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Where paper sizes come from

Heymatt:

How did we arrive at our crazy “standards” for paper sizes? I mean, where did sizes like eight-and-a-half by eleven inches come from? Who is responsible for this mess? And what would have happened to paper sizes if the U.S. had gone metric? What do they do in Europe?

— Alfred, via email

The exact answer to this one is lost in the foggy muck of tradition, but history gives us a few clues. Like a great many things, Americans borrowed industrial paper production techniques from the British (who were still colonizing America when paper mills first hit the scene in England), who had a paper-sizing system of equal complication as their old currency system. The various sizes of English paper (many of which included half- and quarter-inches) bore names like foolscap, hand, pot, and double elephant. Many of the names came from medieval watermarking techniques. Foolscap-sized paper, for instance, was marked with the image of a court jester in days of old when reading wasn’t a skill of every Tom, Dick, and Nigel. None of the old-time sizes of paper I know correspond to contemporary, American stationery paper, but a lot of them are roughly double the size. This makes some sense because, in merry olde England and colonial America, paper for writing letters would be purchased from a “stationer,” who would trim those ungainly, industrial-sized sheets into attractive leaflets for writing flowery poesy to one’s beloved. My inference is that the conventions from British paper sizing crossed the water along with the technology to make it and that the sizes we use today are evolved from those. They’re actually not strictly American, either, since the standards are used in the U.S., Canada, and Mexico, but it’s only here in the U.S. that they’re the only sizes.

As for metric paper, it’s very much in use and governed by the International Standards Organization. One standard sheet of “A0” paper has an area of 1 square meter. Cutting the paper in half the short way produces the next size down. Repeat as necessary. European “A4” is roughly the same size as “American letter.”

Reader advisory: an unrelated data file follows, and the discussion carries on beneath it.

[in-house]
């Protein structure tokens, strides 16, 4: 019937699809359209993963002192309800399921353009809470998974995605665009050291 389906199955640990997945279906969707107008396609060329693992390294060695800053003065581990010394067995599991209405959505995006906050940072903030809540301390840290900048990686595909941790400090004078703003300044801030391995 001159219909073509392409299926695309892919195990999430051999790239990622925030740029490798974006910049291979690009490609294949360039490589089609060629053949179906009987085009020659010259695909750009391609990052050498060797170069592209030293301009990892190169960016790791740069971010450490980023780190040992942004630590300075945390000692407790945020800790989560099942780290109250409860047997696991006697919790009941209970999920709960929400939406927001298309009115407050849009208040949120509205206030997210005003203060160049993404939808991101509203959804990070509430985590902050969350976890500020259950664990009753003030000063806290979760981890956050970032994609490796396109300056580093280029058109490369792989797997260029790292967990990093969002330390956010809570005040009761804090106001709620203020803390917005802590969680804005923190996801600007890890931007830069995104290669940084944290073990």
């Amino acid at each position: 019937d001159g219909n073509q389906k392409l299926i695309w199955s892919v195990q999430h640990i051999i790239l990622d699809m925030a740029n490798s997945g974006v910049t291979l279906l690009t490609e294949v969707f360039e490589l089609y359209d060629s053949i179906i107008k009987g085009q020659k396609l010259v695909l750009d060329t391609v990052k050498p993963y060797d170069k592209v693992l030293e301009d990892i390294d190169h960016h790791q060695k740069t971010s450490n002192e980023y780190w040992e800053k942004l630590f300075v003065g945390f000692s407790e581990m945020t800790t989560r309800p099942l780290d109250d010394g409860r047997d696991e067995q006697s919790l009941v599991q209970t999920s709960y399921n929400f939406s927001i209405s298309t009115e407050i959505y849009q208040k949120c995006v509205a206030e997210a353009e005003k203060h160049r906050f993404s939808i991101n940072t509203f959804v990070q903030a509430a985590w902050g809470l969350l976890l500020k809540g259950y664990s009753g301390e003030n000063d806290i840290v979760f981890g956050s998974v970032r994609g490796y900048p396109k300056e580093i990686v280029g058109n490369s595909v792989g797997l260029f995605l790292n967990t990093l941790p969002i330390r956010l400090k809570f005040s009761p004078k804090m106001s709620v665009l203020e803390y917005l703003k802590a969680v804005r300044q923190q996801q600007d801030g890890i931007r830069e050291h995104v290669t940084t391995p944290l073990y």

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Heymatt:

How did we arrive at our crazy “standards” for paper sizes? I mean, where did sizes like eight-and-a-half by eleven inches come from? Who is responsible for this mess? And what would have happened to paper sizes if the U.S. had gone metric? What do they do in Europe?

— Alfred, via email

The exact answer to this one is lost in the foggy muck of tradition, but history gives us a few clues. Like a great many things, Americans borrowed industrial paper production techniques from the British (who were still colonizing America when paper mills first hit the scene in England), who had a paper-sizing system of equal complication as their old currency system. The various sizes of English paper (many of which included half- and quarter-inches) bore names like foolscap, hand, pot, and double elephant. Many of the names came from medieval watermarking techniques. Foolscap-sized paper, for instance, was marked with the image of a court jester in days of old when reading wasn’t a skill of every Tom, Dick, and Nigel. None of the old-time sizes of paper I know correspond to contemporary, American stationery paper, but a lot of them are roughly double the size. This makes some sense because, in merry olde England and colonial America, paper for writing letters would be purchased from a “stationer,” who would trim those ungainly, industrial-sized sheets into attractive leaflets for writing flowery poesy to one’s beloved. My inference is that the conventions from British paper sizing crossed the water along with the technology to make it and that the sizes we use today are evolved from those. They’re actually not strictly American, either, since the standards are used in the U.S., Canada, and Mexico, but it’s only here in the U.S. that they’re the only sizes.

As for metric paper, it’s very much in use and governed by the International Standards Organization. One standard sheet of “A0” paper has an area of 1 square meter. Cutting the paper in half the short way produces the next size down. Repeat as necessary. European “A4” is roughly the same size as “American letter.”

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Comments
1

If you hold them up next to each other A4 is a bit taller and thinner and 8 1/2 x 11 is shorter and wider. Makes perfect sense.

Jan. 17, 2013

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